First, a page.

A prospective juror in the trial of a white man accused of dragging a black man to death was excused Tuesday after disclosing that a relative received letters from the defendant laced with racist remarks. Donald Halmon, a construction worker, was one of seven people released from jury service in the murder trial of John William King, the first of three white men to be tried in the June 7 slaying of James Byrd Jr.
NEWS
June 8, 2003 | Mark Babineck, Associated Press Writer
Unav Wade scoffs at the talk of Jasper's healing and reconciliation in the five years since James Byrd Jr. was dragged to death for being black. Don't get her wrong; Wade says she enjoys life in this racially balanced city of about 8,300 tucked in the woods of east Texas. It's just that she believes Jasper's black-and-white divide hasn't narrowed much. "I do have some really nice white friends here, I do. It's not many, but they love me and I know it," Wade said.
NATIONAL
August 20, 2002 | LIANNE HART, TIMES STAFF WRITER
About the robbery, this much is certain: In the spring of 1997, a man driving a mustard yellow Subaru pulled up to a house on the east side of Fort Worth. The driver eased out of the car, strolled into an open garage and stole a leaf blower and lawn edger. The homeowner, Sandee White, ran outside and screamed at the thief to stop. "Get back or I'll shoot you," he shouted back, gesturing with what appeared to be a gun in his pocket. White scribbled down his license plate number as he sped away.
NEWS
October 26, 1999 | From Times Wire Reports
Jury selection began for the last of three white men arrested in the dragging death of a black man in Jasper, Texas. Shawn Allen Berry, 24, is hoping to avoid the fate of his two white supremacist co-defendants, John William King and Lawrence Russell Brewer. They were convicted of capital murder and sentenced to death for the June 1998 slaying of James Byrd Jr., 49, who was chained to a pickup and dragged nearly three miles.
NEWS
September 18, 1999 | From Times Wire Reports
Lawrence Russell Brewer took the stand in his own defense in Bryan, Texas, and blamed the brutal dragging death of a black man on a co-defendant. Sobbing, the former leader of a racist prison gang told the jury: "I didn't mean to cause his death." It was the first testimony by one of the three men charged with killing James Byrd Jr. Brewer admitted he was in the pickup truck with co-defendants Shawn Berry and John William King when Byrd was dragged to his death in June 1998.
NEWS
September 17, 1999 | From Times Wire Reports
A black man dragged to his death behind a pickup truck, allegedly by three white supremacists, was alive until he struck a culvert and was decapitated, an expert witness said in Bryan, Texas, before the prosecution rested in the trial of Lawrence Brewer. Forensic pathologist Tommy Brown, who conducted an autopsy on James Byrd, 49, said he could only pray Byrd was not conscious at his death. Brewer's prison friend, John King, was convicted of the murder in February and was sentenced to die.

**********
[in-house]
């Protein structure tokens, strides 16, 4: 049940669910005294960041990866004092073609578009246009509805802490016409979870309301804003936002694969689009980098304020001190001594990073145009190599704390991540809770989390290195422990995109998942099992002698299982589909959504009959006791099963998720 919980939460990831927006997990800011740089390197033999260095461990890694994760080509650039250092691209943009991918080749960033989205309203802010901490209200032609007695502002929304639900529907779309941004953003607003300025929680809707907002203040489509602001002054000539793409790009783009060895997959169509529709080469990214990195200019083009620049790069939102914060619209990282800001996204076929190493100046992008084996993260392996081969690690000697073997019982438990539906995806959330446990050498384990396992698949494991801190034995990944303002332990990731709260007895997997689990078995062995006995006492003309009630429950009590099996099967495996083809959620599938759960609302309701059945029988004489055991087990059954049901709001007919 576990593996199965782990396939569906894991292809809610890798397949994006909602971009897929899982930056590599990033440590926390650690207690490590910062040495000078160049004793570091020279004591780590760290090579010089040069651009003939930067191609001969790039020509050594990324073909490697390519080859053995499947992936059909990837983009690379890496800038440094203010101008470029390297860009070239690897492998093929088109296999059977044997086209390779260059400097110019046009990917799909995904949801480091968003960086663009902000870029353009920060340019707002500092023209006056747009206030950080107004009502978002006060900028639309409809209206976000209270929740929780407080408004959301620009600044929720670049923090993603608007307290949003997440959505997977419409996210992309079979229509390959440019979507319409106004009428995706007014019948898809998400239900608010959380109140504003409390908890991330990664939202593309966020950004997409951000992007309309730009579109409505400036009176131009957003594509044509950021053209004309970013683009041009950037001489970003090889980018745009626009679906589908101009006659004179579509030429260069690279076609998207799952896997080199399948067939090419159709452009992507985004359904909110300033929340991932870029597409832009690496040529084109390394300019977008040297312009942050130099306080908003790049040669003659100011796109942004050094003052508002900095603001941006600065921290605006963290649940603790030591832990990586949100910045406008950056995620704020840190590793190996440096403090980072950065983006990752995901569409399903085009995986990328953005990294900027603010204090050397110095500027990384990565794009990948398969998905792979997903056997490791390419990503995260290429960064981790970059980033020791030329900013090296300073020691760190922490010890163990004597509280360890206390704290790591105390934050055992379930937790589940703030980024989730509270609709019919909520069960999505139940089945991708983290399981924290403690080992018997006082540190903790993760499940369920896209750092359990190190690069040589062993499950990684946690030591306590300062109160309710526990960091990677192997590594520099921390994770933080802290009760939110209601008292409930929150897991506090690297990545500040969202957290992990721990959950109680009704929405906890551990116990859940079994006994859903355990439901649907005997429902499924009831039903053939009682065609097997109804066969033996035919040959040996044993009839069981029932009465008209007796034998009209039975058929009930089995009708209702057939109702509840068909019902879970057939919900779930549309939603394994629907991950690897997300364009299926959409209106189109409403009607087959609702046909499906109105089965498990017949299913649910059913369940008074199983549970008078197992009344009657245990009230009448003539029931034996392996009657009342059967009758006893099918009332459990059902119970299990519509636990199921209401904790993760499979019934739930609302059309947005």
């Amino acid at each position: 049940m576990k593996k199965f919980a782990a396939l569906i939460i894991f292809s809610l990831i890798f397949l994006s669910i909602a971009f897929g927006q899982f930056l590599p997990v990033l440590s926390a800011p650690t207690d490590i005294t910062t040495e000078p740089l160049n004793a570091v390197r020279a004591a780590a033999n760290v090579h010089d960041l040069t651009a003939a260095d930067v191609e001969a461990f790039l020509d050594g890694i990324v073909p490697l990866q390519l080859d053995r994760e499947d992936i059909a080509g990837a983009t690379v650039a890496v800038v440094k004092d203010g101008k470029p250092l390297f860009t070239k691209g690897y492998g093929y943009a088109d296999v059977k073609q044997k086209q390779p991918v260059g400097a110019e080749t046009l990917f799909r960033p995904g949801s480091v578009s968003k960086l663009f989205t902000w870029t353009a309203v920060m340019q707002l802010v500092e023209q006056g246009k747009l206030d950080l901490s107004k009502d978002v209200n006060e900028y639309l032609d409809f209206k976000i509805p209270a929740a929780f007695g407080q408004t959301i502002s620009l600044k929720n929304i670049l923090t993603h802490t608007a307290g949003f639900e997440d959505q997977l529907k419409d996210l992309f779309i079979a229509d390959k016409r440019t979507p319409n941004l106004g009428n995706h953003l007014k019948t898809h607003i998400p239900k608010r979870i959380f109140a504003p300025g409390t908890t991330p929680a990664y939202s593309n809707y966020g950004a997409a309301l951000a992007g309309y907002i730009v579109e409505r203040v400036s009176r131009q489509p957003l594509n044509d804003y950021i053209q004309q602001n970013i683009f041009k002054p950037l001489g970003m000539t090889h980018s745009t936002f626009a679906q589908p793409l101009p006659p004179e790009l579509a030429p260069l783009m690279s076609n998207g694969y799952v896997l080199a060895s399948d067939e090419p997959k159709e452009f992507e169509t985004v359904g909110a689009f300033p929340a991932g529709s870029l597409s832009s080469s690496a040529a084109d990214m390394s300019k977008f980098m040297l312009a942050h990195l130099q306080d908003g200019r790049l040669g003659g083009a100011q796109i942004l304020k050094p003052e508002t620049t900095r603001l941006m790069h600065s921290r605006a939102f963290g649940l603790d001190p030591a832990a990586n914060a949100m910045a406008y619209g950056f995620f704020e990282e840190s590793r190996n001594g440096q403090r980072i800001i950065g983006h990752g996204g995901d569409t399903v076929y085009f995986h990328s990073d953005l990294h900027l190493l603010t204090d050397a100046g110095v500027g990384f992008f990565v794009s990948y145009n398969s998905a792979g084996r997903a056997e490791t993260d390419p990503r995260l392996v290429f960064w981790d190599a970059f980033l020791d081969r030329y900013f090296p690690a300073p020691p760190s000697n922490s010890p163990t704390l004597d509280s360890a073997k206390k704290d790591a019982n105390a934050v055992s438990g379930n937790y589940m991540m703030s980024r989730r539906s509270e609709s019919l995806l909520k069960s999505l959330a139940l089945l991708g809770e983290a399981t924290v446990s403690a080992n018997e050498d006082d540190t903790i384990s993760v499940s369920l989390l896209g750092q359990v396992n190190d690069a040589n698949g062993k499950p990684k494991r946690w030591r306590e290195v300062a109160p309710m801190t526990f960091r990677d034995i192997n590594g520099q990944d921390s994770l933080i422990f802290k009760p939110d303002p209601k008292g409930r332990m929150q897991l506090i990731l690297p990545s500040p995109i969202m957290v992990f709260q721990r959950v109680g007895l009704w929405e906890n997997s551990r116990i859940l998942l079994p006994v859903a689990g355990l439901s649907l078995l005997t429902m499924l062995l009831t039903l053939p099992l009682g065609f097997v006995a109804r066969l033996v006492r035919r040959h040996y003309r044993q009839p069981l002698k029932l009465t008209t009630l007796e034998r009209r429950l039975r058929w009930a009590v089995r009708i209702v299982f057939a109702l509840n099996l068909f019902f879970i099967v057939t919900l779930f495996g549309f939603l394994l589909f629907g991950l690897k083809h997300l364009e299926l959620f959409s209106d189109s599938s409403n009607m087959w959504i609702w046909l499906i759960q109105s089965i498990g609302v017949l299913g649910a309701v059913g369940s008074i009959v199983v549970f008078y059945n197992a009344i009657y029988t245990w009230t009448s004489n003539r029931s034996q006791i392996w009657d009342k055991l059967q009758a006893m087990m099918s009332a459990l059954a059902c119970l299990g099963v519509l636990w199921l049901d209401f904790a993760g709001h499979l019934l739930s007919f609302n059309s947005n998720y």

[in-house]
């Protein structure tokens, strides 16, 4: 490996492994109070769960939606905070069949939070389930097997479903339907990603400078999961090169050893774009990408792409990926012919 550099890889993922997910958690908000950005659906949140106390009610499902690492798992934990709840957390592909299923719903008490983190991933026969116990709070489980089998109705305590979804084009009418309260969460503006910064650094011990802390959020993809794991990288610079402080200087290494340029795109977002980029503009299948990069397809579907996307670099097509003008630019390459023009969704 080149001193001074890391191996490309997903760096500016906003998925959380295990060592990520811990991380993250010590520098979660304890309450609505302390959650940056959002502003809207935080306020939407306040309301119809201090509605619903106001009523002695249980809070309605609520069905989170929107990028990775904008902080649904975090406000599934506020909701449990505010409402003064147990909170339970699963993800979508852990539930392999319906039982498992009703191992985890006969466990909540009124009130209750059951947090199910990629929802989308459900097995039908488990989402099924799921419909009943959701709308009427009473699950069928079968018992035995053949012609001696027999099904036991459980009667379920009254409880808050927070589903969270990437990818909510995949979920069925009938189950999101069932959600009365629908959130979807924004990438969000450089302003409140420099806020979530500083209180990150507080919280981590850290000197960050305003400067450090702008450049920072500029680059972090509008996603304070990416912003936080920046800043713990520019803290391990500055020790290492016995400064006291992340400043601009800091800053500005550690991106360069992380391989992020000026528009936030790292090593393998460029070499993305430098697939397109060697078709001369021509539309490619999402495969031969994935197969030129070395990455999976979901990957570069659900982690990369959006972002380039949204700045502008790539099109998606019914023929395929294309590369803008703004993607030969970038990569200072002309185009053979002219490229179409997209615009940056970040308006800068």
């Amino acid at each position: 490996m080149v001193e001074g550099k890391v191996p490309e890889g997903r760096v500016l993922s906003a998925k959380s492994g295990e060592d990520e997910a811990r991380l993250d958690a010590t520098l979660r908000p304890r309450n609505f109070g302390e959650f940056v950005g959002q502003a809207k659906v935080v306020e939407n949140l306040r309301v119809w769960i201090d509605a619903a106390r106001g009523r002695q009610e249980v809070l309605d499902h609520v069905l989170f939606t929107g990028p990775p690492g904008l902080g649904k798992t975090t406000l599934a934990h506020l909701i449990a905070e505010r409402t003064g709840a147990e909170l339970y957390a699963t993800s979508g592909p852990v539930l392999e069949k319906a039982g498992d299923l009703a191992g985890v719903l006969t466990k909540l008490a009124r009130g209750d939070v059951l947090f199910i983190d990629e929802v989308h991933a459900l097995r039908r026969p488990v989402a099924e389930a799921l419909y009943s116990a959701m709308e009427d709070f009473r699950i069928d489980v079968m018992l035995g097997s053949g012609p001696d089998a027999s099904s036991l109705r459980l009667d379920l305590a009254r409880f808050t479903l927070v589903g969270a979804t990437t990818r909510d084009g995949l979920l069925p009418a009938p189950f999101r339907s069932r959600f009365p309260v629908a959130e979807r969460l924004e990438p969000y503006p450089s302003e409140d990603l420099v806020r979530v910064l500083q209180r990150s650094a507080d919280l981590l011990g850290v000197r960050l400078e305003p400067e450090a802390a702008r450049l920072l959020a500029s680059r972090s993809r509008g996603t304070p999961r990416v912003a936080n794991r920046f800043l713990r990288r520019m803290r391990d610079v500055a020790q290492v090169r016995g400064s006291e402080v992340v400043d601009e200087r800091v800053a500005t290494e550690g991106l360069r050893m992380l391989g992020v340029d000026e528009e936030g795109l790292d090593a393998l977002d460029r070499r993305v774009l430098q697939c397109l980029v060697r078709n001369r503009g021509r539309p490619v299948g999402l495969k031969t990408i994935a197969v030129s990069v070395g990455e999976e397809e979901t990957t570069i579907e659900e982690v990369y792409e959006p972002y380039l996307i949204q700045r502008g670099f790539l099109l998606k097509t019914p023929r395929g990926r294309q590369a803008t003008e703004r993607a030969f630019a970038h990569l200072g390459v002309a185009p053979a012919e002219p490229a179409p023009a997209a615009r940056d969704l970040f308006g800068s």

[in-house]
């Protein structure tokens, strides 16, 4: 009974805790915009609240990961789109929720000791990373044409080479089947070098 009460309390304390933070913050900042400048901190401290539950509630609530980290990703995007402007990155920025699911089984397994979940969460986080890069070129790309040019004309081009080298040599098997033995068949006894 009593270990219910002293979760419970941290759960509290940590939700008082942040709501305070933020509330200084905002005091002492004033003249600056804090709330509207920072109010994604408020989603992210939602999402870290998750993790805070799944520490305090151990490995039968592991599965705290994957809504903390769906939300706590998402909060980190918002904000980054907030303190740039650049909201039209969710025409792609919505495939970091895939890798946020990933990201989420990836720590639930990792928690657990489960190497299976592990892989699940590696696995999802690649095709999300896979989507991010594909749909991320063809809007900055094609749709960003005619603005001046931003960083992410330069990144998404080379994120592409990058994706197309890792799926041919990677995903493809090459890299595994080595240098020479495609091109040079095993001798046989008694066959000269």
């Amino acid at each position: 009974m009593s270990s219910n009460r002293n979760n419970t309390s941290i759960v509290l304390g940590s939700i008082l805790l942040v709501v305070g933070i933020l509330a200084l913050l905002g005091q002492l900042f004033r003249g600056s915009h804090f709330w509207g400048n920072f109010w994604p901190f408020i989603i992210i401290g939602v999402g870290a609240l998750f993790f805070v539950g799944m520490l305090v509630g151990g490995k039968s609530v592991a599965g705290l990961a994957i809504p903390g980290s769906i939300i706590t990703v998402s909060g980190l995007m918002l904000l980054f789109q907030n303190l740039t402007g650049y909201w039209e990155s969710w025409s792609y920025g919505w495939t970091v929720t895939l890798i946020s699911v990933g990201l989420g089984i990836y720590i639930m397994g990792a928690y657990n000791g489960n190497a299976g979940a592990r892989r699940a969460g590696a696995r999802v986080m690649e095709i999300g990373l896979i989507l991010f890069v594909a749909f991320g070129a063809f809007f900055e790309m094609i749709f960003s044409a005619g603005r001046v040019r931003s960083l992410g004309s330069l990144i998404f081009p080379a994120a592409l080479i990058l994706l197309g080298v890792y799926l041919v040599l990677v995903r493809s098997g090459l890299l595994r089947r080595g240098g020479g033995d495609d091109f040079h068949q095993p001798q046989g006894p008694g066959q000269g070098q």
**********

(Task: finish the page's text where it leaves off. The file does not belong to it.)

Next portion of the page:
NEWS
January 27, 1999 | Associated Press
A prospective juror in the trial of a white man accused of dragging a black man to death was excused Tuesday after disclosing that a relative received letters from the defendant laced with racist remarks. Donald Halmon, a construction worker, was one of seven people released from jury service in the murder trial of John William King, the first of three white men to be tried in the June 7 slaying of James Byrd Jr.
OPINION
June 14, 1998 | JOHN LEWIS, Rep. John Lewis (D-Ga.), a veteran civil rights leader, is the author of "Walking With the Wind: A Memoir of the Movement" (Simon & Schuster, 1998)
Some time during the night of Saturday, June 6, a tragic event took place near the small town of Jasper in eastern Texas. Three white men, two of whom belonged to white supremacist groups, are alleged to have killed James Byrd Jr., a black man, for no other reason than racial hatred. The three men, reports said, first beat Byrd, then chained him to the back of a pickup and dragged him down a winding country road for two miles.
CALIFORNIA | LOCAL
March 29, 2006 | From Times Staff and Wire Reports
Erma Ora James Byrd, 88, the wife of U.S. Sen. Robert Byrd (D-W.Va.) for nearly 69 years, died Saturday at their home in McLean, Va., after battling a long illness, Byrd's office said.
NEWS
November 16, 1999 | From Times Wire Reports
Three black friends testified on behalf of a white man accused of dragging a black man to death in Jasper, Texas, behind a pickup truck, saying they don't believe he's a racist. Shawn Allen Berry is expected to testify today, his attorney said. Prosecutors charge that Berry, 24, participated in the June 7, 1998, dragging death of James Byrd Jr., making him as culpable as his two former roommates.
Los Angeles Times Articles
|